Your car could be equipped with either disc or drum brakes – or a combination. Typically, car manufacturers use disc brakes on the front. The read brakes could be either disc or drum – and all of that depends on the car manufacturer.
The entire brake system on your car also includes the parking brake, power brake booster and master cylinder (located under the hood) and on more current vehicle, the anti-lock system and valves.
When you step on the brake pedal, you are actually pushing against a plunger in the master cylinder, which forces hydraulic oil (brake fluid) through a series of tubes and hoses or brake lines. That fluid is pushed to the brake cylinder attached to every wheel.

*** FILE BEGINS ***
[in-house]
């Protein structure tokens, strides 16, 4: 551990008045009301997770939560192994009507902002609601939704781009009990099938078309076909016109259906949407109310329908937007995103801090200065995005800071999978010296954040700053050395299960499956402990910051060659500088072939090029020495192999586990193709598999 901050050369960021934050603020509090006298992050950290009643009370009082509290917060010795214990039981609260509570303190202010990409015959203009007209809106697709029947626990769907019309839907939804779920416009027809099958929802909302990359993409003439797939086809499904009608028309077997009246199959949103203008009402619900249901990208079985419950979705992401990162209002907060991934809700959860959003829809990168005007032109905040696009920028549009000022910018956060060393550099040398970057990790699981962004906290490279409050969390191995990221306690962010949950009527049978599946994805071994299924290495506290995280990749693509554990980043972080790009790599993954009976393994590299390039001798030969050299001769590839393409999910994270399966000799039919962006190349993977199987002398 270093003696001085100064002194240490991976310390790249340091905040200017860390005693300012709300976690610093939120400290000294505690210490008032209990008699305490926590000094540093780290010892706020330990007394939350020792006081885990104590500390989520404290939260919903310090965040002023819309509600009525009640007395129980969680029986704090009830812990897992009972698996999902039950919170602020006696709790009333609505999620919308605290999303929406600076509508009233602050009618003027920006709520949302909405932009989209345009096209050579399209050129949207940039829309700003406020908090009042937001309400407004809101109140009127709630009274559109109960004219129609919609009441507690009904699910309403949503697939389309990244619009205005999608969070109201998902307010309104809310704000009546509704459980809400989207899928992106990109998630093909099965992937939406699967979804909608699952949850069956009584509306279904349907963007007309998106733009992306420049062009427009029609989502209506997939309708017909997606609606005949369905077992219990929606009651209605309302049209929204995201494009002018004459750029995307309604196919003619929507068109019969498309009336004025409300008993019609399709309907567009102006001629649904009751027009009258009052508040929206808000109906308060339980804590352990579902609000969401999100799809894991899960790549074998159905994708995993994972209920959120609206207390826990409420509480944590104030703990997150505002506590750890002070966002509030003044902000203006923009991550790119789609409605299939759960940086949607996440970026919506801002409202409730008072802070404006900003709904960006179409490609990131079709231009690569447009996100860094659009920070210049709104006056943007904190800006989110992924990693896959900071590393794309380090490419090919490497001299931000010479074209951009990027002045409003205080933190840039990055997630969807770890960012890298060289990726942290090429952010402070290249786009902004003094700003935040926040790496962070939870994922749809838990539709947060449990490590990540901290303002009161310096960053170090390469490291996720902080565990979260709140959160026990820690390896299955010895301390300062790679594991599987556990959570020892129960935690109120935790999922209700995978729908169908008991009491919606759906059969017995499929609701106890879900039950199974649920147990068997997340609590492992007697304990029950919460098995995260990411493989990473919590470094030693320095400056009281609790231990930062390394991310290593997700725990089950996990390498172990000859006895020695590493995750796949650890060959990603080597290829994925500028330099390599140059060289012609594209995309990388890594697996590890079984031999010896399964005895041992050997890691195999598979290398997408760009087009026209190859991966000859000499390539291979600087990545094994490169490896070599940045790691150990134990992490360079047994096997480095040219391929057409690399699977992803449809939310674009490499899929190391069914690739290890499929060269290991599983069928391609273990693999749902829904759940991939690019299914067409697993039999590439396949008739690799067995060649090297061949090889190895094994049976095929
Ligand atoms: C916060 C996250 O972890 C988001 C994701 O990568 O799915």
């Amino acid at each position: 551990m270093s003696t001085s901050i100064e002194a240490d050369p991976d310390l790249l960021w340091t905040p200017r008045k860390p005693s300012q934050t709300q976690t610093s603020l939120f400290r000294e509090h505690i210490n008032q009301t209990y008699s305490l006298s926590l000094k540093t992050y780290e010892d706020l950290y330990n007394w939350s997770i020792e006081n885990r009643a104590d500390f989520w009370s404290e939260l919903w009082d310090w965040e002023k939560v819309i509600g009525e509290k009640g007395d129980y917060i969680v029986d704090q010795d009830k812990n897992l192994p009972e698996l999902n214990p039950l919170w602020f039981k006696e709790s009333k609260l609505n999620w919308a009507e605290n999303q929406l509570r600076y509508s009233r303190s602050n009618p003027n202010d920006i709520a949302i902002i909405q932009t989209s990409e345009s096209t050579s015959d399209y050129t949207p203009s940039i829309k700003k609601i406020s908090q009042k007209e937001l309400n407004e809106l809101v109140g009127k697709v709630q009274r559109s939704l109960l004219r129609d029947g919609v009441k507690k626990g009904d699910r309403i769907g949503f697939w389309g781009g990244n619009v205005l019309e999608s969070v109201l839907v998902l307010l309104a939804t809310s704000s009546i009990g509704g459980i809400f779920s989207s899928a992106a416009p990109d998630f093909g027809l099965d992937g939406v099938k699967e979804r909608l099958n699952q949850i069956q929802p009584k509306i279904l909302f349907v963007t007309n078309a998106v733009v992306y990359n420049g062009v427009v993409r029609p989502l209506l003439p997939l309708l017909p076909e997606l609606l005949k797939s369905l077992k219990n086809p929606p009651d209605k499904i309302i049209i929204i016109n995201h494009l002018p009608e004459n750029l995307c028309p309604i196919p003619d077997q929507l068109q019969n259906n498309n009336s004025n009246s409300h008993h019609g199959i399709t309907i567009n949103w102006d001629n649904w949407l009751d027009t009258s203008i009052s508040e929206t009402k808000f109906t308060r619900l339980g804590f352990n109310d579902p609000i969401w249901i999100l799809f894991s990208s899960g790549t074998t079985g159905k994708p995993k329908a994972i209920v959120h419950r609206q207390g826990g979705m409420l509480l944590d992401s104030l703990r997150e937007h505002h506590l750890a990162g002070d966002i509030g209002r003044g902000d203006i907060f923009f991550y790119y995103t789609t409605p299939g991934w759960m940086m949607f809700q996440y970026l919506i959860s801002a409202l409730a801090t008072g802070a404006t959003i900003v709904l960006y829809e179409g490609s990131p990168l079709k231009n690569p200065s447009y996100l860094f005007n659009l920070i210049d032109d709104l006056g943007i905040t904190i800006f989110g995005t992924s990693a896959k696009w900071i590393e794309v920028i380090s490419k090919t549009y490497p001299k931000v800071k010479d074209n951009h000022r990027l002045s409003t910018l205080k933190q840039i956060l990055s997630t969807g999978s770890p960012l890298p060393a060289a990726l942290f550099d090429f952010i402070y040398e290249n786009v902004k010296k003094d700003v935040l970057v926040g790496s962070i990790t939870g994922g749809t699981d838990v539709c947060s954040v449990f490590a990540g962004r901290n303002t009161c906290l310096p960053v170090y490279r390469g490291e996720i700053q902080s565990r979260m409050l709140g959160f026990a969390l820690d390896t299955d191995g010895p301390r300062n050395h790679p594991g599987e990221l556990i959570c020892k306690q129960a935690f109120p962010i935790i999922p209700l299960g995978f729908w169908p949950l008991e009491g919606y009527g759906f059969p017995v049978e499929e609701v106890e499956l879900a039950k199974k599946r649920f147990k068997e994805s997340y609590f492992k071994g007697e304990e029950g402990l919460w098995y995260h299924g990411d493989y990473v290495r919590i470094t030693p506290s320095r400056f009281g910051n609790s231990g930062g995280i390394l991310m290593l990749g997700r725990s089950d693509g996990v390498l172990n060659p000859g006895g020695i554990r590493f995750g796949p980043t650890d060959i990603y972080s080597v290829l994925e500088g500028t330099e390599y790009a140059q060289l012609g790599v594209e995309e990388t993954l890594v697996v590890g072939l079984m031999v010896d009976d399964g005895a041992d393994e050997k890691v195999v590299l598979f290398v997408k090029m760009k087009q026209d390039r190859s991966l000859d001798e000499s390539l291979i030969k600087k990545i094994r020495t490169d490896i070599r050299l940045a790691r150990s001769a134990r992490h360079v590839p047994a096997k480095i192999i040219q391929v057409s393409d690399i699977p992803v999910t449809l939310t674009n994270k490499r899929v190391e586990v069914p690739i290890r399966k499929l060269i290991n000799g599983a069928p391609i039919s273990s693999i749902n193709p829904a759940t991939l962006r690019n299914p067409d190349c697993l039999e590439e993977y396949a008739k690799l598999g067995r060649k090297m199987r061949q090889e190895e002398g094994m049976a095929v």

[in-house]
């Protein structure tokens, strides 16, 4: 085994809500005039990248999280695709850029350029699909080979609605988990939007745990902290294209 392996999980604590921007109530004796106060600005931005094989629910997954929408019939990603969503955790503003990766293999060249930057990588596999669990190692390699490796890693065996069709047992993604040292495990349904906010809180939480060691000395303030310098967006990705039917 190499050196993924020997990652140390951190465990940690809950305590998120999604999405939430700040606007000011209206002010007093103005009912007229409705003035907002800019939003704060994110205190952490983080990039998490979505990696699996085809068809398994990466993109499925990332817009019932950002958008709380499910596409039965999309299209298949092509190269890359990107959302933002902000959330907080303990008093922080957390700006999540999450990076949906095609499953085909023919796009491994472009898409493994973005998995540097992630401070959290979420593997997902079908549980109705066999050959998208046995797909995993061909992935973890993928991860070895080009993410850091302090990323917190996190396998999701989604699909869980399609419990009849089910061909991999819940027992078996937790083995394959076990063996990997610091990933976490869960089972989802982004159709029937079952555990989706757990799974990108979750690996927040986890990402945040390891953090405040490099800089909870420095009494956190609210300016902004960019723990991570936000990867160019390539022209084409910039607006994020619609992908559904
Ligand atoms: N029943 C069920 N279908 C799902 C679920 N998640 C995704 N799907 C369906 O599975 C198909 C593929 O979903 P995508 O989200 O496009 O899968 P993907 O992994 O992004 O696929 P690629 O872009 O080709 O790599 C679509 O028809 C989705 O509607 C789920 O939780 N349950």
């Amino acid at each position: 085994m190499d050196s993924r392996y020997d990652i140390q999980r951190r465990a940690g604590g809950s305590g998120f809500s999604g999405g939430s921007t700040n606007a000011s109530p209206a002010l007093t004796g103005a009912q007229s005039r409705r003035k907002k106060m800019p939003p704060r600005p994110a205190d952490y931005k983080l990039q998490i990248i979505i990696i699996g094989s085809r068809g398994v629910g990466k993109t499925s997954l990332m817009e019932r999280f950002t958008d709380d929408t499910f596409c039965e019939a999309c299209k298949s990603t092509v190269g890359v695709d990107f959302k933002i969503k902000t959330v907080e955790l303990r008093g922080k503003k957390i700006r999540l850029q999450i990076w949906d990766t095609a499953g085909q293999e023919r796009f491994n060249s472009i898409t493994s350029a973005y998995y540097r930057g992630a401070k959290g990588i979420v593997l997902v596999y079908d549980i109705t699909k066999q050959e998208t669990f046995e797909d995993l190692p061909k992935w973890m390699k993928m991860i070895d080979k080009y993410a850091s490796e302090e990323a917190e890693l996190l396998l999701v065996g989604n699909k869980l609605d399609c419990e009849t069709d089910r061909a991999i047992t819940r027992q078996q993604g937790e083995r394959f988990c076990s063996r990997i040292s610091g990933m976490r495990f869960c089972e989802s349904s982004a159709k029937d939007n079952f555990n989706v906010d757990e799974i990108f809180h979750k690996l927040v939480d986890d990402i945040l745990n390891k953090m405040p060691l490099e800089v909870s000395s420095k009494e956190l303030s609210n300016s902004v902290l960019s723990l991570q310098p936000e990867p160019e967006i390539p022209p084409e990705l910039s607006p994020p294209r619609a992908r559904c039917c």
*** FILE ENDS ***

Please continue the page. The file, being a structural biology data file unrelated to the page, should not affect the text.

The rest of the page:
The brake fluid may be directed through many twists and turns on its way to the wheel cylinder, but it never loses its pressure.
It is very important that the fluid is pure liquid and that there is no air bubbles in it. Air can compress which causes sponginess in the pedal and severely reduced braking efficiency. If air is suspected, then the system must be bled to remove the air. There are “bleeder screws” at each wheel cylinder and caliper for this purpose.